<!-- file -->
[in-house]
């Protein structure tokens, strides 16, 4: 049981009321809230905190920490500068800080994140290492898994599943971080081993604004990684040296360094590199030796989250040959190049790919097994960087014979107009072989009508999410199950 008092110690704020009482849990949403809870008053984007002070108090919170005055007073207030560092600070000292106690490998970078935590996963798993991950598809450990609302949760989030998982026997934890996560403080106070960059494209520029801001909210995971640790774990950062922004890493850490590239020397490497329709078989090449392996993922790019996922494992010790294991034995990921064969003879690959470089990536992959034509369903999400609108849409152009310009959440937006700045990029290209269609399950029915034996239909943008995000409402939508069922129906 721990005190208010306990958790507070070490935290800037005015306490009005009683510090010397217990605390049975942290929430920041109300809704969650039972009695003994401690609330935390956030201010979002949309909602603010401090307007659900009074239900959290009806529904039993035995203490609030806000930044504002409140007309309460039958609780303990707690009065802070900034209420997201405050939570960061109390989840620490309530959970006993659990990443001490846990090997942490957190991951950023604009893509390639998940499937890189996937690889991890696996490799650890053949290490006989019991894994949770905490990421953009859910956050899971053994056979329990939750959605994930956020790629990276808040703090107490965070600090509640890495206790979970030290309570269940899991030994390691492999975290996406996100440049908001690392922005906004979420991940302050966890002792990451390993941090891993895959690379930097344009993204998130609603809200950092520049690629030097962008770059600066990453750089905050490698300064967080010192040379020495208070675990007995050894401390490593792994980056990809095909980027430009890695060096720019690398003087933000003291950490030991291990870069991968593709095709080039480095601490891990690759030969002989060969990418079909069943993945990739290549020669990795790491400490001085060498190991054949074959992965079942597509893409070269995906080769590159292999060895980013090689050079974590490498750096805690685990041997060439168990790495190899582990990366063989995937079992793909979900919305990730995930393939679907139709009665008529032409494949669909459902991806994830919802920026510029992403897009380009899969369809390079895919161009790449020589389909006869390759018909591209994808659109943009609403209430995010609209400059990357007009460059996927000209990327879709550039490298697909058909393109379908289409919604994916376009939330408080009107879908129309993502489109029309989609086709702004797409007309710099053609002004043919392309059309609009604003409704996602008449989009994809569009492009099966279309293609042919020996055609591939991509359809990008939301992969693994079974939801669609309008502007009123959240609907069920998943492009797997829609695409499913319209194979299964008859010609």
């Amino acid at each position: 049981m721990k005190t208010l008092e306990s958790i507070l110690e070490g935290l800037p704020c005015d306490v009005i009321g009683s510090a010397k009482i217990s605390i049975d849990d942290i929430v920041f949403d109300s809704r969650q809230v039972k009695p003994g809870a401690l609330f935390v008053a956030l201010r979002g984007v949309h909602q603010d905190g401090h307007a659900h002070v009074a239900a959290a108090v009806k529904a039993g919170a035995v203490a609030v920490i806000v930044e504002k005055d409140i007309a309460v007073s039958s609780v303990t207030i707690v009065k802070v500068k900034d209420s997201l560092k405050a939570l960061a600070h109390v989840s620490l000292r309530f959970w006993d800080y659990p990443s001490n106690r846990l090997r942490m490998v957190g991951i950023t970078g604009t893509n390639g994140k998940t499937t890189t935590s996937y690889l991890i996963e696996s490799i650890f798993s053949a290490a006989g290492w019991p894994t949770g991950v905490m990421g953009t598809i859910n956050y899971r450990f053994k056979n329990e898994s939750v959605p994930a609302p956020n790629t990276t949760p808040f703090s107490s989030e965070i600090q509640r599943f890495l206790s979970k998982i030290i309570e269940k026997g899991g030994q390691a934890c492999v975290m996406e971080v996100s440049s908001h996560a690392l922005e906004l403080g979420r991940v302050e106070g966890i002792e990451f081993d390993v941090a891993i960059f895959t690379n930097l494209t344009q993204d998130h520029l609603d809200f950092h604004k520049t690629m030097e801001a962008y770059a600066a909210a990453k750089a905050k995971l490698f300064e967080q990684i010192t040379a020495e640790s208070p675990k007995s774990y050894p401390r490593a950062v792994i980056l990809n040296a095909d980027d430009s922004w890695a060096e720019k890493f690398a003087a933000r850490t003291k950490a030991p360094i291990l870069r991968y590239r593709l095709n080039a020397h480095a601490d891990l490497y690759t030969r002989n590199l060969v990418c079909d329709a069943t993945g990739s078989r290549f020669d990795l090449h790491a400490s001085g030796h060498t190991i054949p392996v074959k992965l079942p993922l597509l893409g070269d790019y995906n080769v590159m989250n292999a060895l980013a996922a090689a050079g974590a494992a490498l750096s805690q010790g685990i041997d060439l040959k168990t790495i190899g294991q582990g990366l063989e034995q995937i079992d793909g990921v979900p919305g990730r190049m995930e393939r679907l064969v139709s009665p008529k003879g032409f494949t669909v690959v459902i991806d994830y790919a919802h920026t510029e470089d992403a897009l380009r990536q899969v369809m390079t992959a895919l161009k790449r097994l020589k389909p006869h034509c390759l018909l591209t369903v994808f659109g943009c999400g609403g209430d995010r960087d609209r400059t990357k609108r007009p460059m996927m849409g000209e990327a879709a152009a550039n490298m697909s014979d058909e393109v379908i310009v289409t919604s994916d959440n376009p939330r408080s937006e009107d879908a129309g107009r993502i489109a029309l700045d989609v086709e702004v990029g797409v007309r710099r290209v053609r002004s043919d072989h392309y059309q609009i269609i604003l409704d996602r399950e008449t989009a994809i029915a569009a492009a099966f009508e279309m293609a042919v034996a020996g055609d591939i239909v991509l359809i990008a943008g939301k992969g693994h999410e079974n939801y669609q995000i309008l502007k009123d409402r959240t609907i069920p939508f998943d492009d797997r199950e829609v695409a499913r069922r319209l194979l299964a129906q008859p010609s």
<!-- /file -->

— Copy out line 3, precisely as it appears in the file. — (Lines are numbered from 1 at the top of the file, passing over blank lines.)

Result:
């Amino acid at each position: 049981m721990k005190t208010l008092e306990s958790i507070l110690e070490g935290l800037p704020c005015d306490v009005i009321g009683s510090a010397k009482i217990s605390i049975d849990d942290i929430v920041f949403d109300s809704r969650q809230v039972k009695p003994g809870a401690l609330f935390v008053a956030l201010r979002g984007v949309h909602q603010d905190g401090h307007a659900h002070v009074a239900a959290a108090v009806k529904a039993g919170a035995v203490a609030v920490i806000v930044e504002k005055d409140i007309a309460v007073s039958s609780v303990t207030i707690v009065k802070v500068k900034d209420s997201l560092k405050a939570l960061a600070h109390v989840s620490l000292r309530f959970w006993d800080y659990p990443s001490n106690r846990l090997r942490m490998v957190g991951i950023t970078g604009t893509n390639g994140k998940t499937t890189t935590s996937y690889l991890i996963e696996s490799i650890f798993s053949a290490a006989g290492w019991p894994t949770g991950v905490m990421g953009t598809i859910n956050y899971r450990f053994k056979n329990e898994s939750v959605p994930a609302p956020n790629t990276t949760p808040f703090s107490s989030e965070i600090q509640r599943f890495l206790s979970k998982i030290i309570e269940k026997g899991g030994q390691a934890c492999v975290m996406e971080v996100s440049s908001h996560a690392l922005e906004l403080g979420r991940v302050e106070g966890i002792e990451f081993d390993v941090a891993i960059f895959t690379n930097l494209t344009q993204d998130h520029l609603d809200f950092h604004k520049t690629m030097e801001a962008y770059a600066a909210a990453k750089a905050k995971l490698f300064e967080q990684i010192t040379a020495e640790s208070p675990k007995s774990y050894p401390r490593a950062v792994i980056l990809n040296a095909d980027d430009s922004w890695a060096e720019k890493f690398a003087a933000r850490t003291k950490a030991p360094i291990l870069r991968y590239r593709l095709n080039a020397h480095a601490d891990l490497y690759t030969r002989n590199l060969v990418c079909d329709a069943t993945g990739s078989r290549f020669d990795l090449h790491a400490s001085g030796h060498t190991i054949p392996v074959k992965l079942p993922l597509l893409g070269d790019y995906n080769v590159m989250n292999a060895l980013a996922a090689a050079g974590a494992a490498l750096s805690q010790g685990i041997d060439l040959k168990t790495i190899g294991q582990g990366l063989e034995q995937i079992d793909g990921v979900p919305g990730r190049m995930e393939r679907l064969v139709s009665p008529k003879g032409f494949t669909v690959v459902i991806d994830y790919a919802h920026t510029e470089d992403a897009l380009r990536q899969v369809m390079t992959a895919l161009k790449r097994l020589k389909p006869h034509c390759l018909l591209t369903v994808f659109g943009c999400g609403g209430d995010r960087d609209r400059t990357k609108r007009p460059m996927m849409g000209e990327a879709a152009a550039n490298m697909s014979d058909e393109v379908i310009v289409t919604s994916d959440n376009p939330r408080s937006e009107d879908a129309g107009r993502i489109a029309l700045d989609v086709e702004v990029g797409v007309r710099r290209v053609r002004s043919d072989h392309y059309q609009i269609i604003l409704d996602r399950e008449t989009a994809i029915a569009a492009a099966f009508e279309m293609a042919v034996a020996g055609d591939i239909v991509l359809i990008a943008g939301k992969g693994h999410e079974n939801y669609q995000i309008l502007k009123d409402r959240t609907i069920p939508f998943d492009d797997r199950e829609v695409a499913r069922r319209l194979l299964a129906q008859p010609s």